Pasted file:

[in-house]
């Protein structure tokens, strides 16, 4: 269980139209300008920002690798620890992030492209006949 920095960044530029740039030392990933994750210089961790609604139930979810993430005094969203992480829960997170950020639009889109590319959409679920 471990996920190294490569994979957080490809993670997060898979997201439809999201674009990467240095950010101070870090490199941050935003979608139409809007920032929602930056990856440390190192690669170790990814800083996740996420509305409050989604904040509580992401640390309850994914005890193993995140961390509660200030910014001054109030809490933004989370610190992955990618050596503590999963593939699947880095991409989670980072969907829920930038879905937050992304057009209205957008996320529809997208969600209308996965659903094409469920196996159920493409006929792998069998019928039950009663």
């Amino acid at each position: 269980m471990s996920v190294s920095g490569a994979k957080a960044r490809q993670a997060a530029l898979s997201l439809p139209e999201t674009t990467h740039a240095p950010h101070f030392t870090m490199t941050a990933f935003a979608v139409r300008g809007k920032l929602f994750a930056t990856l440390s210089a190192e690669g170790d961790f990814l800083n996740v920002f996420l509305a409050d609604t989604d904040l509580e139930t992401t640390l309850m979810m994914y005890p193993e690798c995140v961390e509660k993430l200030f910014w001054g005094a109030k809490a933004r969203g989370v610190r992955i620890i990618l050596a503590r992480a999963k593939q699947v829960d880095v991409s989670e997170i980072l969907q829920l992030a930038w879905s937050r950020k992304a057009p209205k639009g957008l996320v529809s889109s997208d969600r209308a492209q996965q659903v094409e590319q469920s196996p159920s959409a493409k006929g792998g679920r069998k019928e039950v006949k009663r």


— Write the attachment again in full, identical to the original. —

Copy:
[in-house]
């Protein structure tokens, strides 16, 4: 269980139209300008920002690798620890992030492209006949 920095960044530029740039030392990933994750210089961790609604139930979810993430005094969203992480829960997170950020639009889109590319959409679920 471990996920190294490569994979957080490809993670997060898979997201439809999201674009990467240095950010101070870090490199941050935003979608139409809007920032929602930056990856440390190192690669170790990814800083996740996420509305409050989604904040509580992401640390309850994914005890193993995140961390509660200030910014001054109030809490933004989370610190992955990618050596503590999963593939699947880095991409989670980072969907829920930038879905937050992304057009209205957008996320529809997208969600209308996965659903094409469920196996159920493409006929792998069998019928039950009663």
């Amino acid at each position: 269980m471990s996920v190294s920095g490569a994979k957080a960044r490809q993670a997060a530029l898979s997201l439809p139209e999201t674009t990467h740039a240095p950010h101070f030392t870090m490199t941050a990933f935003a979608v139409r300008g809007k920032l929602f994750a930056t990856l440390s210089a190192e690669g170790d961790f990814l800083n996740v920002f996420l509305a409050d609604t989604d904040l509580e139930t992401t640390l309850m979810m994914y005890p193993e690798c995140v961390e509660k993430l200030f910014w001054g005094a109030k809490a933004r969203g989370v610190r992955i620890i990618l050596a503590r992480a999963k593939q699947v829960d880095v991409s989670e997170i980072l969907q829920l992030a930038w879905s937050r950020k992304a057009p209205k639009g957008l996320v529809s889109s997208d969600r209308a492209q996965q659903v094409e590319q469920s196996p159920s959409a493409k006929g792998g679920r069998k019928e039950v006949k009663r």